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The Weekly Nibble: Would You Like Some REITs to Go With Your Blue Chips?

Here are some of the more thought-provoking articles that had appeared in the Motley Fool Singapore’s website over the past week.

1. Why You Should Never Fall In Love (With Your Stocks)

In this article, my Foolish colleague, Stanley Lim, looks at why we should not fall in love with our stocks (one of the reasons cited is that by becoming attached to a particular company, we would become blinded and won’t be able to recognize its flaws) and how we can avoid being overzealous about them.

2. Why High Debt Can Equal High Rewards

Many investors cringe at the sight of companies with high debt. However, there are some advantages in investing in such companies. For one, the use of debt can increase the overall reward since it is cheaper than equity. Some companies also borrow money just to maintain relationships with banks. When crunch times appear, such relationships will come in real handy.

3. On Real Estate Investment Trusts (REITs) and blue chip stocks

A REIT works by owning a number of property assets, which are bought partially by the money supplied by unitholders. In return for the capital, unitholders get rental income, in the form of regular distributions.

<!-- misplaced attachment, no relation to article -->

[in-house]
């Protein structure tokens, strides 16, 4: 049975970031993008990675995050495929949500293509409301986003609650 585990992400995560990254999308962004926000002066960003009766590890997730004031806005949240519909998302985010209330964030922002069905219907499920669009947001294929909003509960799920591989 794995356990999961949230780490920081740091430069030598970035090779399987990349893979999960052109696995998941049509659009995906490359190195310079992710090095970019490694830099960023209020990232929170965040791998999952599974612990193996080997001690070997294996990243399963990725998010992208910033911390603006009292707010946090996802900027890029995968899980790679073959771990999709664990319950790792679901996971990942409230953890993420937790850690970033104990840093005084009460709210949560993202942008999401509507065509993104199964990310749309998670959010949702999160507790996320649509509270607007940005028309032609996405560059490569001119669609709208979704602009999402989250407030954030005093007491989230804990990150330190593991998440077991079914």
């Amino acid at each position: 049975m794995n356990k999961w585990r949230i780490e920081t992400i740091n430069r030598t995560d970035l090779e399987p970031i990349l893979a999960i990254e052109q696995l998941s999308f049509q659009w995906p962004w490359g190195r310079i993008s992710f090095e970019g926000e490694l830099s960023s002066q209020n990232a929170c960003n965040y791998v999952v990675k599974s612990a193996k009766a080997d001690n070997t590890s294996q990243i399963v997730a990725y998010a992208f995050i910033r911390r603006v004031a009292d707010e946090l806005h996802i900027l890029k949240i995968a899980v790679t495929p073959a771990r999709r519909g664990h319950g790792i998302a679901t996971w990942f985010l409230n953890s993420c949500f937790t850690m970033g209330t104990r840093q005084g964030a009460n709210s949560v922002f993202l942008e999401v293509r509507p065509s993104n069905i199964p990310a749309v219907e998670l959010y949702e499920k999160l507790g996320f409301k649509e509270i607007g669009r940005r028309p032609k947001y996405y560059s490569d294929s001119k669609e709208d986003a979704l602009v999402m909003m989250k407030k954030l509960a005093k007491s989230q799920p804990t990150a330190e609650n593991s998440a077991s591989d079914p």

In Singapore, there’s an index called the SGX S-REIT Index, which is made up of 28 real estate investment trusts (REITs), six stapled trusts, and three property trusts. The total market capitalisation of the index is S$73 billion and the average dividend yield is slightly less than 7%. To know more about the REITs and trusts in the index, you can check out the articles here and here.

Just like REITs, some blue chip stocks can also give you a regular income through dividends. To get to know the top 10 stocks with the highest dividend yields among the 30 Straits Times Index (SGX: ^STI) components, head here. But remember, don’t fall in love with any of them!

For more (free!) stock analyses and investing tips, sign up here for your FREE subscription to The Motley Fool's weekly investing newsletter, Take Stock Singapore. It will teach you how you can grow your wealth in the years ahead.

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The information provided is for general information purposes only and is not intended to be personalised investment or financial advice.